THE BONE COLLECTOR
The film was greeted with a number of critical knee-jerk reactions grisly and unpleasant and gaping plot holes being the two most recurrent. Neither of which are true. (There are times you get the impression that critics copy what one another say). TVs Millennium was frequently far more grisly and went into a far darker territory than anything here. (When someone knowingly goes into a forensic psychology thriller then comes out accusing it of being grisly, it is like criticising a Disney film of being cute or an X-rated film of being explicit it kind of comes with the territory). One looked carefully for plot holes but failed to find any gaping gaps apart from the slightly far-fetched climactic revelation of the killers identity (that someone could get a job so close to the hero and would weave such an elaborate pattern of killings for revenges sake). Most of the feats of superhuman ingenuity displayed by the criminal geniuses in the post-Silence of the Lambs thrillers have required far greater stretches of believability than this.
The Bone Collectors greatest problem is not plot holes but rather that its plot is not terribly interesting. The film is directed by Australian Phillip Noyce. Noyce has directed a number of high-profile A-budget thrillers after emerging onto the international stage with Dead Calm (1989). His films tend to fall between the good Dead Calm, Clear and Present Danger (1994) and the slickly packaged but uninspired Patriot Games (1992), Sliver (1993), The Saint (1997), Salt (2010) and The Giver (2014). Certainly, immediately subsequent to The Bone Collector, Noyce started to prove himself with Rabbit Proof Fence (2001) and The Quiet American (2002). The strength of the abovementioned forensic psychology thrillers is their ability to twist an audience around and dazzle with the revelations of psychological patterns and meaning. However, unlike even lesser forensic psychology thrillers such as Kiss the Girls, Philip Noyce never keeps an audience pinned to the unfolding plot revelations. The twists and unfurling clues here hold no suspense, no collective sighs as one suddenly sees the pattern coming together. Even the climax seems a perfunctory affair (although it does inventively show that being a quadriplegic doesnt make one entirely helpless against an attacker).
If The Bone Collector had relied on the thriller aspect alone, it would have been dull. On the other hand, what does make it work is the novelty of having the detective hero helpless from the neck down and the central relationship between Denzel Washington and Angelina Jolie. It is during Angelinas ventures down into the killers lairs guided by Denzels voice that Noyce crafts the film at its most tensely suspenseful. Noyce also has a good cast at hand. Denzel Washington, an actor who can command the screen without seeming to be exerting any effort, is on fine form. Noyce also has good actors such as Michael Rooker, Queen Latifah and Luis Guzman, even Ed ONeill (doing a good job of shaking his typecasting as a live-action version of Homer Simpson from tvs Married with Children [1987-97]) in the supporting parts, which help make the scenes of police in-politicking work well. The only weak link is Angelina Jolie. In her early films Jolie seen here shortly before being propelled to A-list superstardom in Girl, Interrupted (1999) later that same year seemed to have all the distinction of a mannequin whenever she appears on screen. Even her looks seem to vanish into a routine blankness all that one remembers about her is her collagen-injected lips. She survives here thanks to a strong and well-written female part but you never could call it a well acted part.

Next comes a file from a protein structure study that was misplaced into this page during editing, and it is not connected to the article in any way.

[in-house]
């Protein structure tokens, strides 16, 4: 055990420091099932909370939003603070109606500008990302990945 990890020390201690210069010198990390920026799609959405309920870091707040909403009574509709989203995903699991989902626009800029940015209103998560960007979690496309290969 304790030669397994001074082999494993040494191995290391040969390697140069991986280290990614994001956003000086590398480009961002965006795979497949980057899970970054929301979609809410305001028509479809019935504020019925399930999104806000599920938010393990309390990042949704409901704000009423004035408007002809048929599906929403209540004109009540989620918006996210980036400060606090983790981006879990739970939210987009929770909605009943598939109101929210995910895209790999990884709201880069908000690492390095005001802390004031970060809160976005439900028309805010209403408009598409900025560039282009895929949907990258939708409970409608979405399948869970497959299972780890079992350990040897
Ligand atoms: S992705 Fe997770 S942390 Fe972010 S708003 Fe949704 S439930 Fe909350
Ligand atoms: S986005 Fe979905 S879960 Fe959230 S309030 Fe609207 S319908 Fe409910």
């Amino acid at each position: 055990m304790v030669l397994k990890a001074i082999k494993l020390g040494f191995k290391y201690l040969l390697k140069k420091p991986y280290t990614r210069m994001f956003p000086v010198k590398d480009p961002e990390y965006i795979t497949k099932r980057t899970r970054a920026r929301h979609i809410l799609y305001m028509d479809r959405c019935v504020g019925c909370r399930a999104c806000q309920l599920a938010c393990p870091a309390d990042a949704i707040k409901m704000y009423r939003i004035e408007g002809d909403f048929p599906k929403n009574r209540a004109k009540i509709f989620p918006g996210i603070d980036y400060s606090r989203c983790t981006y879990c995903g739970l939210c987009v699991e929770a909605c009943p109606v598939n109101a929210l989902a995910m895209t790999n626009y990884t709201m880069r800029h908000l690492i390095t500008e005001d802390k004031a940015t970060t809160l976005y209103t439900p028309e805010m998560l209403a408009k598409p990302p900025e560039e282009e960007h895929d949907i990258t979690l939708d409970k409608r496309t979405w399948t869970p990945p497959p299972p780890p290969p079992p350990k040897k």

The one other plus about The Bone Collector is Dean Cundeys photography. Cundey transforms New York into a haunted otherworld. It is a film filled with frequently breathtaking shots aerial shots cruising across the rooftops of skyscrapers, zooms that leap backwards from the site of a murder to cross half the city and pull back in through Denzel Washingtons apartment window in an instant, shots where moody skies have had the colour damped down so that the city looks like it is filled with perpetually brooding storm clouds. Although there does seem something odd when you get a vision that plays so much on being New York City but is directed and photographed by two Australians (Noyce and Semler) and shot on location in Montreal.